Twin tunnels and a new station help get Seattle to the airport
Sound Transit / Seattle, Washington
Sixteen miles long, a light rail line called Link connects Seattle’s downtown area with SeaTac International Airport. One of the most challenging elements of this project was the deep mined Beacon Hill station and the one mile of twin “binocular” tunnels connecting it with Link.
The construction of the station required twin shafts and a complex configuration of vehicle, pedestrian, and ventilation tunnels ranging from 16 to 46 feet in diameter — all 160 feet underground.
Adding to the difficulty, the station and tunnels were constructed in ground that primarily consists of firm to hard clays but also includes zones of water-bearing sand and silt. According to the American Society of Civil Engineers, “the depth and dimension of the tunnels far exceeds anything done previously in soft ground in North America.”
As the lead joint venture partner, Mott MacDonald was responsible for overall project management and controls, and for the detailed design of all rail tunnels, portals, shafts, and mined station tunnels, including final linings and waterproofing.
The scope of work included scheduling, cost estimating, and contract drawings and specifications. Mott MacDonald provided design support during construction, including the engineering oversight of tunnels created using the Sequential Excavation Method (SEM).
The Beacon Hill station was mined from two vertical shafts, excavated to a depth of 185 feet. The two shafts, one 46 feet in diameter and the other 26, act as entrances and exits and as ventilation structures.
SEM was used to construct the 380-foot-long platform tunnels, as well as concourse tunnels, cross-passage tunnels, ventilation adits, and concourse adits, which were 45 feet in diameter. Shotcrete was used for the initial linings.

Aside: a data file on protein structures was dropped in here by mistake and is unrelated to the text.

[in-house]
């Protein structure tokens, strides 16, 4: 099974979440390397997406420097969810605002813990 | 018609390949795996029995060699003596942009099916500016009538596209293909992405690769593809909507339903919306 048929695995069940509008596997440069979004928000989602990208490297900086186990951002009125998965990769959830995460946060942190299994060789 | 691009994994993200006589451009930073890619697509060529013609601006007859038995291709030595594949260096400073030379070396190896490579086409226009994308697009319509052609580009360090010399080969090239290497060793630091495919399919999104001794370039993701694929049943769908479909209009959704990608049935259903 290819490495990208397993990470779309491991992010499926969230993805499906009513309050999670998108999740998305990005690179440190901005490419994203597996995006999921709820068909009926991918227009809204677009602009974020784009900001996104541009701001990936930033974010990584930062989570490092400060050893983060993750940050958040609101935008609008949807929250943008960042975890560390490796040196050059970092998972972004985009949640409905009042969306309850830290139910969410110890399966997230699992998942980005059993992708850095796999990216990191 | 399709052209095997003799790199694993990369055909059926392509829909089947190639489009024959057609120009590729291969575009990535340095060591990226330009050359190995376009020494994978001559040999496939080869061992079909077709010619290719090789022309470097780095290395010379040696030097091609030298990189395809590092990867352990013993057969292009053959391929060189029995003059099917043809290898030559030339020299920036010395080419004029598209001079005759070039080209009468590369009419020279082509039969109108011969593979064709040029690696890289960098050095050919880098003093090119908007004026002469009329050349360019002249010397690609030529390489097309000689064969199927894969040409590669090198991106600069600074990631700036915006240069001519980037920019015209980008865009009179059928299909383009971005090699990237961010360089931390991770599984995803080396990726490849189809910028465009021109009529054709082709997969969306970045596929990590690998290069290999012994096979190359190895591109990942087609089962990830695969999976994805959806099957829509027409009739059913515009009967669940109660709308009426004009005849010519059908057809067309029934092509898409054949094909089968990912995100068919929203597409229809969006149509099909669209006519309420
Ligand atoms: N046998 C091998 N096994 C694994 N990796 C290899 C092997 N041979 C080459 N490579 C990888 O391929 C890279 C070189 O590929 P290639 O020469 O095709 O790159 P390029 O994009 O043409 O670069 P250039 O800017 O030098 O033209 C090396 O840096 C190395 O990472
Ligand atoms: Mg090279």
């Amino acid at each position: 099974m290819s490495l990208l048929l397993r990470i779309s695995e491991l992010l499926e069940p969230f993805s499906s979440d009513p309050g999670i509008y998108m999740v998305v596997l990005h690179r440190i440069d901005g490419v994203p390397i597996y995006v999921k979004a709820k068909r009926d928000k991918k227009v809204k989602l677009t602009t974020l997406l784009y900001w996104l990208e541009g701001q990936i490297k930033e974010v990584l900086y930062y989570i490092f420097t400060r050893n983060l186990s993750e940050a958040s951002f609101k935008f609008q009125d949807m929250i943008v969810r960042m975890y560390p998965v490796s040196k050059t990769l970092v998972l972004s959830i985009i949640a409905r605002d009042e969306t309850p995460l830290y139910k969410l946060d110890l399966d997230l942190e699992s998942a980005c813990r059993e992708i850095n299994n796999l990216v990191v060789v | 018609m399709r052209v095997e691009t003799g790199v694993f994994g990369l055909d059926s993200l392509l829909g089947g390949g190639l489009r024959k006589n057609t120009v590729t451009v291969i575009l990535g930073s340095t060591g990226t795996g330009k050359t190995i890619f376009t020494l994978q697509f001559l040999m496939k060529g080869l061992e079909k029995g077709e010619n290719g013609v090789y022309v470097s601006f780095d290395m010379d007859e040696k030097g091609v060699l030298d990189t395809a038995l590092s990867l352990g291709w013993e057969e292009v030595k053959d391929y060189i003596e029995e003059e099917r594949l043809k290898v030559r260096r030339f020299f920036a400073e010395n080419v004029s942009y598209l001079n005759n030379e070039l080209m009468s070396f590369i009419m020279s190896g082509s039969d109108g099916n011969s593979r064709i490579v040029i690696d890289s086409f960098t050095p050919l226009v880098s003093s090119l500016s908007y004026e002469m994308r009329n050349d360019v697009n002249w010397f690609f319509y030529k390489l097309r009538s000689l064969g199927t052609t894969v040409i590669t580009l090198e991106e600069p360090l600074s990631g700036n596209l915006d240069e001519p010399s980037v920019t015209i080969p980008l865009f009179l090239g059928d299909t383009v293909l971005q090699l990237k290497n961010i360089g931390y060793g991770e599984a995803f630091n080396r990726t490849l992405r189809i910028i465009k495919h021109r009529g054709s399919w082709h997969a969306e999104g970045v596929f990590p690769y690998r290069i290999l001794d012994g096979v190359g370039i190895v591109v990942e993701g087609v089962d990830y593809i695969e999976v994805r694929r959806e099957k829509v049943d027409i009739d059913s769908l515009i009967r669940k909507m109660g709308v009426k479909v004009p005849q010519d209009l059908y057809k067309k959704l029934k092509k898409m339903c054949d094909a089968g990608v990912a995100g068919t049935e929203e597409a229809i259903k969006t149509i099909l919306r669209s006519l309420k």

The project included multistage excavation sequences, including twin sidewall drifts and single sidewall drifts. Stage-grouted barrel vault pipes and grouted pipe spiles formed the presupport for the SEM tunnels.
Twin 4,200-foot-long tunnels, one northbound and one southbound, were excavated using an earth pressure balanced tunnel boring machine. The tunnels were lined with one-pass precast segmental linings 18 feet 10 inches in diameter.
According to Sound Transit, “The Beacon Hill Tunnel is very important to the Link light rail system. By the year 2020, approximately 3,000 people per day will board the train at the Beacon Hill Station, making it one of the most heavily used stations south of downtown Seattle.”
Optical survey and geotechnical instruments were used to monitor buildings and utilities during construction and detect any settling of the ground. A 24-hour work schedule allowed the ground to be excavated and supported in a way that maximized safety and the stability of the soil. A noise wall was constructed to reduce noise from the site.
The twin tunnels were designed with three cross-passages to meet the egress requirements of the National Fire Protection Association’s NFPA 130 standard.
The Beacon Hill station was opened for revenue service in July 2009. It includes four high-speed elevators, emergency staircases, ventilation shafts, and artwork on the platform, concourse, head house, and plaza. Riders can descend to the train in 20 seconds.
Reporting on the American Council of Engineering Companies’ Platinum Award for 2010, which was awarded to this project, the Society for Mining, Metallurgy & Exploration (SME) cited our use of a “risk-based design approach” in which “the design team actually planned the complete excavation, including the initial and final support systems for the very large diameter shafts and very deep tunnels.”
SME continued, “This approach to deep complex tunneling in very poor soils, at a depth and a diameter close to twice that previously done, resulted in the largest soft ground SEM tunnel in North America.”
In addition, “Test shaft construction also led to the successful use of Slurry Wall construction for the time-critical vertical access shaft, and guided decisions on how to proceed with SEM tunnels, the use of steel fiber reinforced concrete for large diameter tunnels, and the use of fiberglass reinforcing in slurry walls. This process proved to be a significant advance in the design of SEM tunnels.”